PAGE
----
Research Group Leader - CECAD Research Center
The Storelli lab is interested in a basic, but fundamental question: how do organisms function properly and maintain homeostasis despite constant internal and environmental perturbations? Among the mechanisms involved in these adaptations, we are particularly interested in the role for metabolism. Understanding how cellular metabolism is fine-tuned to maintain tissue physiology and to support systemic homeostasis will not only expand our knowledge of animal physiology – it could deliver mechanistic insights into the deleterious effects of aging, a complex biological process characterized by chronic activation of stress signaling pathways and metabolic dysfunction.
Our research: The Storelli lab uses the model organism Drosophila melanogaster to investigate the relationship between stress and metabolism. Drosophila are relevant to study this question: they have organs analog to all of the key metabolic tissues found in more complex organisms, and the basic mechanisms of metabolic control and intertissue communication are conserved between invertebrates and vertebrates. In addition, the powerful genetic resources available in Drosophila combined to their fast life cycle make them a prime model system to conduct large-scale approaches but also targeted studies in select tissues or cell types. Along these lines, the Storelli lab currently investigates how nutritionally-, chemically- or genetically-induced stress shapes cellular metabolism in several tissues, and how these metabolic responses support organ physiology and maitain organismal fitness. Our main goals are:
1) To characterize how stress signaling and metabolic pathways regulate each-other
2) To characterize the mechanisms by which specific metabolic pathways support physiology. In particular, we wish to understand how different tissues collaborate, at the metabolic level, to maintain homeostasis (Figure 1).
3) To draw the limits of these homeostatic roles for metabolism. For example, we wish to understand if aging, which is characterized by chronic activation of stress signaling pathways, promotes disease through metabolic dysfunction.
Our goals: Our long-term goal is to understand how discrete metabolic pathways act in specific cell types to support systemic homeostasis and health. The knowledge gained from these studies will provide us with insights into the relationship between conditions frequently associated to metabolic dysfunction (such as aging, diabetes, or inflammatory diseases) and the onset of disease (Figure 2).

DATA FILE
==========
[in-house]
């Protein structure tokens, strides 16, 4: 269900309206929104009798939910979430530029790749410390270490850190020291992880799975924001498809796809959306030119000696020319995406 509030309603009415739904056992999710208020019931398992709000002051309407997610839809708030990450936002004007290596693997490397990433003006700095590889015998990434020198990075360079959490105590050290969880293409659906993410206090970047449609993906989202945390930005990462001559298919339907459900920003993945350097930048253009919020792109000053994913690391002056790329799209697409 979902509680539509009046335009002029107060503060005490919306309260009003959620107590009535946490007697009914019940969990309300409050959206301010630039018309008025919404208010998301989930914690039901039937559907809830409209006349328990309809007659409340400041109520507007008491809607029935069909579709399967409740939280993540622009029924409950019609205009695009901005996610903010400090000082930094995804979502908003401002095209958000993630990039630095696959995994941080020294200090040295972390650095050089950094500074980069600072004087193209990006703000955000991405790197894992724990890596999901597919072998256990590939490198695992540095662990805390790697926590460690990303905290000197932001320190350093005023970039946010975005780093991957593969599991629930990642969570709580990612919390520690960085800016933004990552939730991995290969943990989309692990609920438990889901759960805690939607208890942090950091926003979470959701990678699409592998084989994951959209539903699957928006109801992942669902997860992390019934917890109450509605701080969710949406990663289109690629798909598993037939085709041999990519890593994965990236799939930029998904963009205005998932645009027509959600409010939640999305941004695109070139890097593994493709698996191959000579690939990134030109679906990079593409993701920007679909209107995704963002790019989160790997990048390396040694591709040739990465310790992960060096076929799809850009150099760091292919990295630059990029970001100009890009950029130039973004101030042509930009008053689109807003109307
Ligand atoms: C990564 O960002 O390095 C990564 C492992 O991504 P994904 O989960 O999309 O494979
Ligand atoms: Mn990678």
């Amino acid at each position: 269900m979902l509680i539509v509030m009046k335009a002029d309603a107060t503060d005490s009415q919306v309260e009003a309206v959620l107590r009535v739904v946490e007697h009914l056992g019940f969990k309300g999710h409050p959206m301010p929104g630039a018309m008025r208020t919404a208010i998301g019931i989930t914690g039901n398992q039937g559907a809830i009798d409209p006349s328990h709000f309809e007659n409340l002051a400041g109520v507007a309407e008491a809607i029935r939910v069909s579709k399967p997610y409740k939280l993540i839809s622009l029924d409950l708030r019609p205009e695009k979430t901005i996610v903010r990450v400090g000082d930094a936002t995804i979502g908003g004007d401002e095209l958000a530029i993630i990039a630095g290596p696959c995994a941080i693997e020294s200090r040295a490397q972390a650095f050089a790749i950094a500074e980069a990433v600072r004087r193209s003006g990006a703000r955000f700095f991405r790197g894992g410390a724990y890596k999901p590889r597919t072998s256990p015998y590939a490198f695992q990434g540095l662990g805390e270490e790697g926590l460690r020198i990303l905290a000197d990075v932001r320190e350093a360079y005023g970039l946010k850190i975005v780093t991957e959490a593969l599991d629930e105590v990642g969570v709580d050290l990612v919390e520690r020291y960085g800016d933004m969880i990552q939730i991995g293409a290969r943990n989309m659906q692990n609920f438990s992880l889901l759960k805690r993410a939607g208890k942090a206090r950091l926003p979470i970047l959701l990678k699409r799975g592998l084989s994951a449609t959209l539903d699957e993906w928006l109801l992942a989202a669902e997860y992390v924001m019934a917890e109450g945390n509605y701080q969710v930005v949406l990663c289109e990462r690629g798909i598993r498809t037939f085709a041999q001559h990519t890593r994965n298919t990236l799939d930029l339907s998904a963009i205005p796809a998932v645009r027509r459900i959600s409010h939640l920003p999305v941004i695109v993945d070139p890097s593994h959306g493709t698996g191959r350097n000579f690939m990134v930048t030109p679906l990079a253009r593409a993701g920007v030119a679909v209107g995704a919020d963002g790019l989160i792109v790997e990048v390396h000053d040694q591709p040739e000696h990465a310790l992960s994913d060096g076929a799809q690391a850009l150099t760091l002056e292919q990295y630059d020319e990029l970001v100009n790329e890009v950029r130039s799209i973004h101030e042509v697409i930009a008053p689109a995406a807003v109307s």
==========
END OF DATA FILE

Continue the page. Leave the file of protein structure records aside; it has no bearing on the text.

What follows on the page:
Our successes: Dr. Storelli previously studied Metabo-Devo, or how animals adjust their metabolism to meet the needs associated with each stage in their life cycle.
Drosophila larvae (juveniles) are “eating machines”: they constantly feed to grow and metamorphose into an adult as fast as possible. Poor nutrition has a deleterious impact on larval growth and delays the onset of adulthood. In Dr. Leulier’s lab, Dr. Storelli demonstrated that Drosophila larvae set up a metabolic cooperation with their intestinal microbes to overcome malnutrition. Symbionts induce the expression of digestive enzymes in the Drosophila intestine, maximizing nutrient extraction from the poor diet and supporting growth despite malnutrition. In return, the intestine secretes “maintenance factors” which fuel bacterial metabolism and support symbiont persistence in the niche (Storelli et al., 2018).
While larvae live buried in their nutritive substrate, adults are highly motile: their primary mission is to mate and seed their progeny into new niches. In Pr. Dr. Thummel’s lab, Dr. Storelli discovered that a switch in lipid metabolism supports this fundamental change in lifestyle. The lipid stores generated during larval stages are converted within the first hours of adult life into hydrophobic hydrocarbons, which are required for cuticular and epidermal barrier function. Timely hydrocarbon production protects the young adult against desiccation, as it gets first exposed to an unpredictable environment. This switch in lipid metabolism also protect against diabetes, and we demonstrated a physiological link between defects in epidermal barrier function, chronic dehydration and the intolerance to dietary sugar (Storelli et al., 2019).
Our methods/techniques: The Storelli lab combines Drosophila genetics with transcriptomic and metabolomic approaches, as well as automated behavioral assays. We also use routine molecular biology, biochemistry and immunohistochemistry technics, as wells as assays to measure select metabolites. We aim at transposing our observations in more complex organisms, mostly through mammalian cell culture or through collaborations with mouse and human geneticists.
Figure 1: Inter-tissue metabolic cooperation.
Triglycerides (stained with a green fluorescent dye) are stored in adipocytes. Lipid-metabolizing cells called oenocytes are embedded in the fat tissue (arrowhead). After their mobilization in adipocytes (for example during starvation), lipid stores are metabolized in oenocytes. Tracheae (arrow) supply oxygen to this metabolic unit. (G.Storelli)
Figure 2: Genetic alteration of fatty acid metabolism in oenocyte causes lipid accumulation in this cell type and diabetes.
Oenocyte-specific alteration of fatty acid metabolism induces neutral lipid accumulation in this cell type (as visualized with a red dye, oenocytes are outlined with a blue dotted line). This manipulation also has systemic consequences, and triggers diabetes. (Figure adapted from (Storelli et al., 2019))